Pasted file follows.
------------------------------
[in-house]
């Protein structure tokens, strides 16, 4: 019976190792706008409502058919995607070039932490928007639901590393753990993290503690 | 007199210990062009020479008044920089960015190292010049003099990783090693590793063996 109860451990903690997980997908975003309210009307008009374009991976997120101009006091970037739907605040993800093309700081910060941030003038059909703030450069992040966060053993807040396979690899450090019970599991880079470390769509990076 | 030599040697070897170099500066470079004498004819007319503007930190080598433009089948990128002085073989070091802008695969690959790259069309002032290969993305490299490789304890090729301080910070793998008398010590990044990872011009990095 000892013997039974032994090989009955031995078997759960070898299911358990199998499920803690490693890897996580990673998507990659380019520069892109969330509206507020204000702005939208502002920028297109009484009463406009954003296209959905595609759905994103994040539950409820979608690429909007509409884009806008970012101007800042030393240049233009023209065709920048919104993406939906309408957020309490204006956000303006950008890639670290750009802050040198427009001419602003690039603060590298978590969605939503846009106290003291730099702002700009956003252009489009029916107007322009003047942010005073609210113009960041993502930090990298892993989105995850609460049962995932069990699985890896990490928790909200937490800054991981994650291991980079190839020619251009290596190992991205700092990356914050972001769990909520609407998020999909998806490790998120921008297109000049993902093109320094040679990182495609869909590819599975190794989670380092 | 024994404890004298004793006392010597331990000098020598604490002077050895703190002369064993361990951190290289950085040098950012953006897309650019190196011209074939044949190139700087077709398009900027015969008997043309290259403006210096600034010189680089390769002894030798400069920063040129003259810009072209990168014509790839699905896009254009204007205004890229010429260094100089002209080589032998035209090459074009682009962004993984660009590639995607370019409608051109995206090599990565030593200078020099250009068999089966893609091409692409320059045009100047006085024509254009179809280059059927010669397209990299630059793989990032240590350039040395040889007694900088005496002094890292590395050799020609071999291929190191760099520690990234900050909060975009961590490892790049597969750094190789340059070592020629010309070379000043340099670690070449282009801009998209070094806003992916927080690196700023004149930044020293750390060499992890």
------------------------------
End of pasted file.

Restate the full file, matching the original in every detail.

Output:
[in-house]
């Protein structure tokens, strides 16, 4: 019976190792706008409502058919995607070039932490928007639901590393753990993290503690 | 007199210990062009020479008044920089960015190292010049003099990783090693590793063996 109860451990903690997980997908975003309210009307008009374009991976997120101009006091970037739907605040993800093309700081910060941030003038059909703030450069992040966060053993807040396979690899450090019970599991880079470390769509990076 | 030599040697070897170099500066470079004498004819007319503007930190080598433009089948990128002085073989070091802008695969690959790259069309002032290969993305490299490789304890090729301080910070793998008398010590990044990872011009990095 000892013997039974032994090989009955031995078997759960070898299911358990199998499920803690490693890897996580990673998507990659380019520069892109969330509206507020204000702005939208502002920028297109009484009463406009954003296209959905595609759905994103994040539950409820979608690429909007509409884009806008970012101007800042030393240049233009023209065709920048919104993406939906309408957020309490204006956000303006950008890639670290750009802050040198427009001419602003690039603060590298978590969605939503846009106290003291730099702002700009956003252009489009029916107007322009003047942010005073609210113009960041993502930090990298892993989105995850609460049962995932069990699985890896990490928790909200937490800054991981994650291991980079190839020619251009290596190992991205700092990356914050972001769990909520609407998020999909998806490790998120921008297109000049993902093109320094040679990182495609869909590819599975190794989670380092 | 024994404890004298004793006392010597331990000098020598604490002077050895703190002369064993361990951190290289950085040098950012953006897309650019190196011209074939044949190139700087077709398009900027015969008997043309290259403006210096600034010189680089390769002894030798400069920063040129003259810009072209990168014509790839699905896009254009204007205004890229010429260094100089002209080589032998035209090459074009682009962004993984660009590639995607370019409608051109995206090599990565030593200078020099250009068999089966893609091409692409320059045009100047006085024509254009179809280059059927010669397209990299630059793989990032240590350039040395040889007694900088005496002094890292590395050799020609071999291929190191760099520690990234900050909060975009961590490892790049597969750094190789340059070592020629010309070379000043340099670690070449282009801009998209070094806003992916927080690196700023004149930044020293750390060499992890």